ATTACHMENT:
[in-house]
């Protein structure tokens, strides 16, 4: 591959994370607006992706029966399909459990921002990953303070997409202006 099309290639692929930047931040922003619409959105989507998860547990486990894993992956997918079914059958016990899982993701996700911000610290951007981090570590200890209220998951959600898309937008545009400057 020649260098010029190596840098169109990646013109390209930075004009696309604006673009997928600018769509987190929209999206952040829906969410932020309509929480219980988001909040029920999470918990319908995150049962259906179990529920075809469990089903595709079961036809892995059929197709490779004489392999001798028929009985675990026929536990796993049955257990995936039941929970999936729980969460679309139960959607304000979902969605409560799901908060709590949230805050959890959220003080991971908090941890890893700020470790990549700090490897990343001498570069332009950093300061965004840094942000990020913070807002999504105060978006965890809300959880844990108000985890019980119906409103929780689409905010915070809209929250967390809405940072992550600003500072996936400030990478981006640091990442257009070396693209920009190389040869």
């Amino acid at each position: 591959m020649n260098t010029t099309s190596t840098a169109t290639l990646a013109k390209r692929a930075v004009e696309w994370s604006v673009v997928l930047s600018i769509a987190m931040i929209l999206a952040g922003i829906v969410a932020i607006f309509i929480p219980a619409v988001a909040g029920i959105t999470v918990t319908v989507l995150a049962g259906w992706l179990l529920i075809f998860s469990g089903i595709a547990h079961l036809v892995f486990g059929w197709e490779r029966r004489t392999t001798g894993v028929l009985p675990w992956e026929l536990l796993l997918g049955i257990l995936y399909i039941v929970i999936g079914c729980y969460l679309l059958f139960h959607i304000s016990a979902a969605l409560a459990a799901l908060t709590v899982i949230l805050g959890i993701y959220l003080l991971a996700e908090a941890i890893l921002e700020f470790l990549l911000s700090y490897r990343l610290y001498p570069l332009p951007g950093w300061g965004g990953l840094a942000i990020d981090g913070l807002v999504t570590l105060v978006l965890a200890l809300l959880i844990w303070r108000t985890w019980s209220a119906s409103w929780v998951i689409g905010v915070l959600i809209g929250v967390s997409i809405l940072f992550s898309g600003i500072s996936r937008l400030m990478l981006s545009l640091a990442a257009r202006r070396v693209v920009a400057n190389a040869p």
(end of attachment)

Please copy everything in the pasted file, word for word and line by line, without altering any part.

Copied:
[in-house]
């Protein structure tokens, strides 16, 4: 591959994370607006992706029966399909459990921002990953303070997409202006 099309290639692929930047931040922003619409959105989507998860547990486990894993992956997918079914059958016990899982993701996700911000610290951007981090570590200890209220998951959600898309937008545009400057 020649260098010029190596840098169109990646013109390209930075004009696309604006673009997928600018769509987190929209999206952040829906969410932020309509929480219980988001909040029920999470918990319908995150049962259906179990529920075809469990089903595709079961036809892995059929197709490779004489392999001798028929009985675990026929536990796993049955257990995936039941929970999936729980969460679309139960959607304000979902969605409560799901908060709590949230805050959890959220003080991971908090941890890893700020470790990549700090490897990343001498570069332009950093300061965004840094942000990020913070807002999504105060978006965890809300959880844990108000985890019980119906409103929780689409905010915070809209929250967390809405940072992550600003500072996936400030990478981006640091990442257009070396693209920009190389040869």
């Amino acid at each position: 591959m020649n260098t010029t099309s190596t840098a169109t290639l990646a013109k390209r692929a930075v004009e696309w994370s604006v673009v997928l930047s600018i769509a987190m931040i929209l999206a952040g922003i829906v969410a932020i607006f309509i929480p219980a619409v988001a909040g029920i959105t999470v918990t319908v989507l995150a049962g259906w992706l179990l529920i075809f998860s469990g089903i595709a547990h079961l036809v892995f486990g059929w197709e490779r029966r004489t392999t001798g894993v028929l009985p675990w992956e026929l536990l796993l997918g049955i257990l995936y399909i039941v929970i999936g079914c729980y969460l679309l059958f139960h959607i304000s016990a979902a969605l409560a459990a799901l908060t709590v899982i949230l805050g959890i993701y959220l003080l991971a996700e908090a941890i890893l921002e700020f470790l990549l911000s700090y490897r990343l610290y001498p570069l332009p951007g950093w300061g965004g990953l840094a942000i990020d981090g913070l807002v999504t570590l105060v978006l965890a200890l809300l959880i844990w303070r108000t985890w019980s209220a119906s409103w929780v998951i689409g905010v915070l959600i809209g929250v967390s997409i809405l940072f992550s898309g600003i500072s996936r937008l400030m990478l981006s545009l640091a990442a257009r202006r070396v693209v920009a400057n190389a040869p």